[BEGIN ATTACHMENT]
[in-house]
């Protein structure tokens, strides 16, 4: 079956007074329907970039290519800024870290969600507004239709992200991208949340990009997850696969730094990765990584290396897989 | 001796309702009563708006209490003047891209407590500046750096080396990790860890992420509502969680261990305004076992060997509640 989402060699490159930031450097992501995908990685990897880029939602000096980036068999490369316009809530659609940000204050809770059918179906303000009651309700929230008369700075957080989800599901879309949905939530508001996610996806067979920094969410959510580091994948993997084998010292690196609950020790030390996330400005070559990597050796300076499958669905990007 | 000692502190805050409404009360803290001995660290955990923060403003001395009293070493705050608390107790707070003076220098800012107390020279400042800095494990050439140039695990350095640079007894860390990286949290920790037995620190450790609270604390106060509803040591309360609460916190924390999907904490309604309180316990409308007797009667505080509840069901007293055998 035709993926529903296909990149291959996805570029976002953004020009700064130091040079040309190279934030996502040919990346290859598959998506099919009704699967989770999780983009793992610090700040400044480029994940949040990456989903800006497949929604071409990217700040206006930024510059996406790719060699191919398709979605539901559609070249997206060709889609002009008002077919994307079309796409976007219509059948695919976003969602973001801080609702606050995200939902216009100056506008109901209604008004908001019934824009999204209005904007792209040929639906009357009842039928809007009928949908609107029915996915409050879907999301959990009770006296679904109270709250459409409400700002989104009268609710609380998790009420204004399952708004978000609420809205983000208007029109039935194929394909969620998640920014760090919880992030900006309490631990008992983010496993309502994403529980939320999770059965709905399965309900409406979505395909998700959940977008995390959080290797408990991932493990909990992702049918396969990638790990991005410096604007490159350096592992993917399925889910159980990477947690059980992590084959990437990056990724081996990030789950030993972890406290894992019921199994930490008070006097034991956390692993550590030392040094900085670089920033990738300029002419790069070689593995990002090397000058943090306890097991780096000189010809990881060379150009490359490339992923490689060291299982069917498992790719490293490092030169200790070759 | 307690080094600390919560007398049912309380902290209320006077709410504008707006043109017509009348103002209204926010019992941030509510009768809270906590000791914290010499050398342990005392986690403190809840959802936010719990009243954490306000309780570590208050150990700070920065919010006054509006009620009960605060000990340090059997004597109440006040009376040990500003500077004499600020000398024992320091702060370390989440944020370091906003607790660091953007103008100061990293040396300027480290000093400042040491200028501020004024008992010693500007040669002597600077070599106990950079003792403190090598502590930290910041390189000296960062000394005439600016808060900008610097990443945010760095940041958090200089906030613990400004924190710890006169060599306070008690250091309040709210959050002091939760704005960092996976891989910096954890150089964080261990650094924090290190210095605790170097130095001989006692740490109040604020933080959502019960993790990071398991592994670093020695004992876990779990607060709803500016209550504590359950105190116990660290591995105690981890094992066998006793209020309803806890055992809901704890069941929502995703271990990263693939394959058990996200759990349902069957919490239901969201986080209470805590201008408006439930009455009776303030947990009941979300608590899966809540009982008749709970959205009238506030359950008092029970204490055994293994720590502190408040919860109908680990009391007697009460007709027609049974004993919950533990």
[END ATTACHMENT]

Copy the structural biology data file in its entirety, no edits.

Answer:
[in-house]
């Protein structure tokens, strides 16, 4: 079956007074329907970039290519800024870290969600507004239709992200991208949340990009997850696969730094990765990584290396897989 | 001796309702009563708006209490003047891209407590500046750096080396990790860890992420509502969680261990305004076992060997509640 989402060699490159930031450097992501995908990685990897880029939602000096980036068999490369316009809530659609940000204050809770059918179906303000009651309700929230008369700075957080989800599901879309949905939530508001996610996806067979920094969410959510580091994948993997084998010292690196609950020790030390996330400005070559990597050796300076499958669905990007 | 000692502190805050409404009360803290001995660290955990923060403003001395009293070493705050608390107790707070003076220098800012107390020279400042800095494990050439140039695990350095640079007894860390990286949290920790037995620190450790609270604390106060509803040591309360609460916190924390999907904490309604309180316990409308007797009667505080509840069901007293055998 035709993926529903296909990149291959996805570029976002953004020009700064130091040079040309190279934030996502040919990346290859598959998506099919009704699967989770999780983009793992610090700040400044480029994940949040990456989903800006497949929604071409990217700040206006930024510059996406790719060699191919398709979605539901559609070249997206060709889609002009008002077919994307079309796409976007219509059948695919976003969602973001801080609702606050995200939902216009100056506008109901209604008004908001019934824009999204209005904007792209040929639906009357009842039928809007009928949908609107029915996915409050879907999301959990009770006296679904109270709250459409409400700002989104009268609710609380998790009420204004399952708004978000609420809205983000208007029109039935194929394909969620998640920014760090919880992030900006309490631990008992983010496993309502994403529980939320999770059965709905399965309900409406979505395909998700959940977008995390959080290797408990991932493990909990992702049918396969990638790990991005410096604007490159350096592992993917399925889910159980990477947690059980992590084959990437990056990724081996990030789950030993972890406290894992019921199994930490008070006097034991956390692993550590030392040094900085670089920033990738300029002419790069070689593995990002090397000058943090306890097991780096000189010809990881060379150009490359490339992923490689060291299982069917498992790719490293490092030169200790070759 | 307690080094600390919560007398049912309380902290209320006077709410504008707006043109017509009348103002209204926010019992941030509510009768809270906590000791914290010499050398342990005392986690403190809840959802936010719990009243954490306000309780570590208050150990700070920065919010006054509006009620009960605060000990340090059997004597109440006040009376040990500003500077004499600020000398024992320091702060370390989440944020370091906003607790660091953007103008100061990293040396300027480290000093400042040491200028501020004024008992010693500007040669002597600077070599106990950079003792403190090598502590930290910041390189000296960062000394005439600016808060900008610097990443945010760095940041958090200089906030613990400004924190710890006169060599306070008690250091309040709210959050002091939760704005960092996976891989910096954890150089964080261990650094924090290190210095605790170097130095001989006692740490109040604020933080959502019960993790990071398991592994670093020695004992876990779990607060709803500016209550504590359950105190116990660290591995105690981890094992066998006793209020309803806890055992809901704890069941929502995703271990990263693939394959058990996200759990349902069957919490239901969201986080209470805590201008408006439930009455009776303030947990009941979300608590899966809540009982008749709970959205009238506030359950008092029970204490055994293994720590502190408040919860109908680990009391007697009460007709027609049974004993919950533990």